I know I may be jumping the gun a bit by posting a “Winter” recipe as it seems Summer has just recently said its final goodbye. But as the wind currently wisps outside my windows and the rain pelts down on the fragile jewel-toned foliage I just know the trees that were barely clinging to their few remaining leaves will be skinny skeleton limbs in the morning.
Also, I just couldn’t wait to tell you about it.
Winter is not often highly regarded for its salads. All that is about to change.
Julienned fennel, celeriac and apple are lightly coated in a tangy homemade Creme Fraiche dressing. Piled high on plate, one invisions the hopeful thought of white snow in the months ahead, as their fork lunges into the crisp salad. This welcomed change of taste is a far cry from the usual roasted, braised and baked dishes that accompany the chilled Winter.
I must give credit for this ingenious dish to Mataio, chef and owner of Ciao Thyme Catering. You may recognize this company from such weddings as Molly and Brandon’s. It is also known as my former place of employment before we made the move to Seattle.
I say former but on occasion they let me back in to teach and play in their gorgeous kitchen filled with the colors of Tuscany – it is always a joy to return. The food that emerges from that place is beyond fantastic. It is inventive, mostly local and filled with more passion that I’ve ever seen presented on a plate.
Jessica and Mataio, owners of Ciao Thyme catering are currently spending the month of November traveling in Italy – I am more than a bit envious. The driving force behind this trip is to seek new tastes, new dishes and a renewed purpose and love for the food they create. The lessons learned from this trip will fuel the creativity needed to inspire the menus that are never repeated. I will be the first one lined up at the door of Ciao Thyme upon their arrival home, waiting for the Italian inspired dishes to emerge.
Winter White Salad
Serves 4 as a side salad
Celeriac, also know as celery root, is the unsung hero of this dish. The flavor is similar to that of celery but with more spice and none of the obnoxious strings. It crunches like a carrot and yields an aromatic fragrance that will leave you wondering why you’ve never taken note of it before. You’ll have to get beyond the warty and hard to peel exterior but once you do you will be rewarded with a unique flavor and a crisp crunch that we so long for in the cold Winter months ahead.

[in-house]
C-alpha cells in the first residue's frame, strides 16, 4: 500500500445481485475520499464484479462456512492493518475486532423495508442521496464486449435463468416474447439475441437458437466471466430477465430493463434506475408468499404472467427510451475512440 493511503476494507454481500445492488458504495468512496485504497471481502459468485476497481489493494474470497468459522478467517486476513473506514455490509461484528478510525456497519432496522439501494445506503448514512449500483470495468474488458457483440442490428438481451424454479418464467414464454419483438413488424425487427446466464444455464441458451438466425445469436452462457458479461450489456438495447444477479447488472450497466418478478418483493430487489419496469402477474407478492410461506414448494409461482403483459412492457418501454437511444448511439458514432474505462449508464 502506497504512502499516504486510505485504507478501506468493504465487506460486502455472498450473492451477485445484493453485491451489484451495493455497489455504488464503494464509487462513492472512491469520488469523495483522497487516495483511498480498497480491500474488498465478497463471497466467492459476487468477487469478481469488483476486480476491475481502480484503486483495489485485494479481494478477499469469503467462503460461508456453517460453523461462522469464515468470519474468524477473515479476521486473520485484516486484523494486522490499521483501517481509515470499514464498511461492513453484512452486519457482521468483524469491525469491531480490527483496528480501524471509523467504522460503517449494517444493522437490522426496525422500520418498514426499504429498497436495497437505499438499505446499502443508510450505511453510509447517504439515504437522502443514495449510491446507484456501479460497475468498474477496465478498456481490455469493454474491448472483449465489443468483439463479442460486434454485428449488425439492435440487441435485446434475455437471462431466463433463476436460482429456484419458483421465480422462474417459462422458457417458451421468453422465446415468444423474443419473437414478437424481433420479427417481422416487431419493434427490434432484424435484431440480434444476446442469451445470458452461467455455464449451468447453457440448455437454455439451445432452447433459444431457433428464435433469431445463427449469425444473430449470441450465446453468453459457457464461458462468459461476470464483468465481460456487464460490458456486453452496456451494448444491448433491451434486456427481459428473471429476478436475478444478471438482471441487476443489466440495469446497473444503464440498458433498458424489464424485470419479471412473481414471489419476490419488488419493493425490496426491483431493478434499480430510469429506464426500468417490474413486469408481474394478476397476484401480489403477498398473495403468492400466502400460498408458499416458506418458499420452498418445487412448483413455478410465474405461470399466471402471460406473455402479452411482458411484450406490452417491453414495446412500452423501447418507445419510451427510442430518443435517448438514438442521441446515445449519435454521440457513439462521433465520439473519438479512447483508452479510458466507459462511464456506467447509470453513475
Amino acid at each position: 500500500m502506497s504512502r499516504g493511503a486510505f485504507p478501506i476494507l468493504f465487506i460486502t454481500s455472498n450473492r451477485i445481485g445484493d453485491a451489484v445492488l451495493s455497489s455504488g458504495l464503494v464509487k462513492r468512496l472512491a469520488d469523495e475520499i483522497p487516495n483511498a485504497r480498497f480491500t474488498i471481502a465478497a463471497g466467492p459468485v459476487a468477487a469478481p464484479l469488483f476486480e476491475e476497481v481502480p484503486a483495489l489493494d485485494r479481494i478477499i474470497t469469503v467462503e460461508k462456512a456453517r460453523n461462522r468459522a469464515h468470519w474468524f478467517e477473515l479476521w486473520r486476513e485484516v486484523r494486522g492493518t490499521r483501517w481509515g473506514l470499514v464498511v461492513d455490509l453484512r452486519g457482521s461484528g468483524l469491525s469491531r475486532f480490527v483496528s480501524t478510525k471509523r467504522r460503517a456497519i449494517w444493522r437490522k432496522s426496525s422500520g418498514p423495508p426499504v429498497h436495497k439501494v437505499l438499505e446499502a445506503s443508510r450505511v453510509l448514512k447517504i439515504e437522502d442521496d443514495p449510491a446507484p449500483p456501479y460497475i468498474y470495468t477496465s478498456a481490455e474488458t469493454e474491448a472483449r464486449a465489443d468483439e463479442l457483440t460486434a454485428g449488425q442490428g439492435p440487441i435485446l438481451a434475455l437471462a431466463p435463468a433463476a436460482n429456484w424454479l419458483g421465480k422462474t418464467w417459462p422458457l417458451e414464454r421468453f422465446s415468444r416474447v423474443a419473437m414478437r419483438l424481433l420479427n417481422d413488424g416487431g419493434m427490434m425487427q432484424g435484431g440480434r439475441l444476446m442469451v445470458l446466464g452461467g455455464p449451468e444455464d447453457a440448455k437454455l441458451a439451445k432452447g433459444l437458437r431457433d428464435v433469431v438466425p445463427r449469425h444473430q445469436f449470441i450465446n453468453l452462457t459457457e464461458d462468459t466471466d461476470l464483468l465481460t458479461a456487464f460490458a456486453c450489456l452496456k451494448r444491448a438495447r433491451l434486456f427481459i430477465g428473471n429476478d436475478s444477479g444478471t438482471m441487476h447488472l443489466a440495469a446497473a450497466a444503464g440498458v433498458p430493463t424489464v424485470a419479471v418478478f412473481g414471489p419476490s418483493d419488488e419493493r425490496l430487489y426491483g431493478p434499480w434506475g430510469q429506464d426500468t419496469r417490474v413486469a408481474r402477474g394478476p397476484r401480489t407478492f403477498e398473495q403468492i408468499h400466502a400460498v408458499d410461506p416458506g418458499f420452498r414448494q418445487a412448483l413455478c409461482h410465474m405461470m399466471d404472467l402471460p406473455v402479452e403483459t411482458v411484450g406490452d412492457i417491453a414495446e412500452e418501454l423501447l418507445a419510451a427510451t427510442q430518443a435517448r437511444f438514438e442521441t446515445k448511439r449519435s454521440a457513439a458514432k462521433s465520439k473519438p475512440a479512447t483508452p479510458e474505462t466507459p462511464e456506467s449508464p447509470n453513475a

1 apple – I used a tart Pink Lady and loved the flavor it added.
1 Fennel bulb
about 1/4 of Celeriac, peeled
1 small Leek
Using a Mandolin with the matchstick blade carefully slice the apple, fennel and Celeriac. Each item should yield about 1 1/2 – 2 cups once cut. You can play with the quantity of each depending on your flavor preference. Keep all the sliced produce in a bowl of cold water with a touch of lemon juice to keep them from browning. When ready to dress the salad make sure you completely drain the matchsticks.
Thinly slice just the white part of the leek. Separate the rings.
Make the dressing.
Creme Fraiche Dressing
Making your own Creme Fraiche is an easy and rewarding experience. Here is my version which yields a thick tangy cream that you will often find a stash of in our fridge.
1 cup Heavy Cream (I microwaved it for 20 seconds to take off the chill and to speed up the process) add 1 tablespoon lemon juice to the cream. Stir. Let this mixture sit out for several hours until thick. At that point it can be refrigerated and kept covered for a couple of days.
1/4 cup Creme Fraiche
2 teaspoon Apple Cider Vinegar
Salt and Pepper to taste
Mix all the ingredients together.
Lightly coat the fennel, celeriac and apple with the dressing. Garnish with the leek rings and small parsley leaves. Serve immediately.
*As a side note I will be teaching a class in Bellingham, WA at Ciao Thyme. It is a Holiday Baking course covering some fundamental baking techniques like caramel, meringues and pie crust. I would LOVE to see some of you there – in fact I’d LOVE to see ALL of you! Check out their website for more details.